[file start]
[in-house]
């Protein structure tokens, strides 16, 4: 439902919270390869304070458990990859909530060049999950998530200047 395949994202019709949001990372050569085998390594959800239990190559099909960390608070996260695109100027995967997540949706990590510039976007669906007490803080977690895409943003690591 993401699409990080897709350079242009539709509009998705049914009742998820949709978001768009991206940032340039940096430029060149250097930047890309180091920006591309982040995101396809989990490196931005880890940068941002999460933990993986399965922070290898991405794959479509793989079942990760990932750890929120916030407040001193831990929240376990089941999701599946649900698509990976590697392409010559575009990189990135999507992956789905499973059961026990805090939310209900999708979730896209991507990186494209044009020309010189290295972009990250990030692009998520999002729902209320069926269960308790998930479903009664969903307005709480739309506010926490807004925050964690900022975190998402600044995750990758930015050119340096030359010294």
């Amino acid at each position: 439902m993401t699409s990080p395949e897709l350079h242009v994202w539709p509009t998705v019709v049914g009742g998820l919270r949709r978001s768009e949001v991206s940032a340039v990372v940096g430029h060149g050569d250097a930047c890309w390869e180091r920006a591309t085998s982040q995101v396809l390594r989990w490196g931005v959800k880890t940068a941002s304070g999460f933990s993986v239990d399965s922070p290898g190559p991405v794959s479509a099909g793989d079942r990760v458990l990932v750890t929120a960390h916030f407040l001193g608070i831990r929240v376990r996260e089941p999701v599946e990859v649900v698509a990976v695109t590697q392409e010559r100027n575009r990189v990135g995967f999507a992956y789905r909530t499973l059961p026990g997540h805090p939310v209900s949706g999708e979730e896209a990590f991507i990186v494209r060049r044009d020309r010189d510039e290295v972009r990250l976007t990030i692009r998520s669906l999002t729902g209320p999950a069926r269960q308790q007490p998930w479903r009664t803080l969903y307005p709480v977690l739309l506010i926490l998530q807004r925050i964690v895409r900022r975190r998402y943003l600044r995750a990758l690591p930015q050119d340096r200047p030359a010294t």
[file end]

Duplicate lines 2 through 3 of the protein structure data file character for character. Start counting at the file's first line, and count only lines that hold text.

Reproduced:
């Protein structure tokens, strides 16, 4: 439902919270390869304070458990990859909530060049999950998530200047 395949994202019709949001990372050569085998390594959800239990190559099909960390608070996260695109100027995967997540949706990590510039976007669906007490803080977690895409943003690591 993401699409990080897709350079242009539709509009998705049914009742998820949709978001768009991206940032340039940096430029060149250097930047890309180091920006591309982040995101396809989990490196931005880890940068941002999460933990993986399965922070290898991405794959479509793989079942990760990932750890929120916030407040001193831990929240376990089941999701599946649900698509990976590697392409010559575009990189990135999507992956789905499973059961026990805090939310209900999708979730896209991507990186494209044009020309010189290295972009990250990030692009998520999002729902209320069926269960308790998930479903009664969903307005709480739309506010926490807004925050964690900022975190998402600044995750990758930015050119340096030359010294």
């Amino acid at each position: 439902m993401t699409s990080p395949e897709l350079h242009v994202w539709p509009t998705v019709v049914g009742g998820l919270r949709r978001s768009e949001v991206s940032a340039v990372v940096g430029h060149g050569d250097a930047c890309w390869e180091r920006a591309t085998s982040q995101v396809l390594r989990w490196g931005v959800k880890t940068a941002s304070g999460f933990s993986v239990d399965s922070p290898g190559p991405v794959s479509a099909g793989d079942r990760v458990l990932v750890t929120a960390h916030f407040l001193g608070i831990r929240v376990r996260e089941p999701v599946e990859v649900v698509a990976v695109t590697q392409e010559r100027n575009r990189v990135g995967f999507a992956y789905r909530t499973l059961p026990g997540h805090p939310v209900s949706g999708e979730e896209a990590f991507i990186v494209r060049r044009d020309r010189d510039e290295v972009r990250l976007t990030i692009r998520s669906l999002t729902g209320p999950a069926r269960q308790q007490p998930w479903r009664t803080l969903y307005p709480v977690l739309l506010i926490l998530q807004r925050i964690v895409r900022r975190r998402y943003l600044r995750a990758l690591p930015q050119d340096r200047p030359a010294t």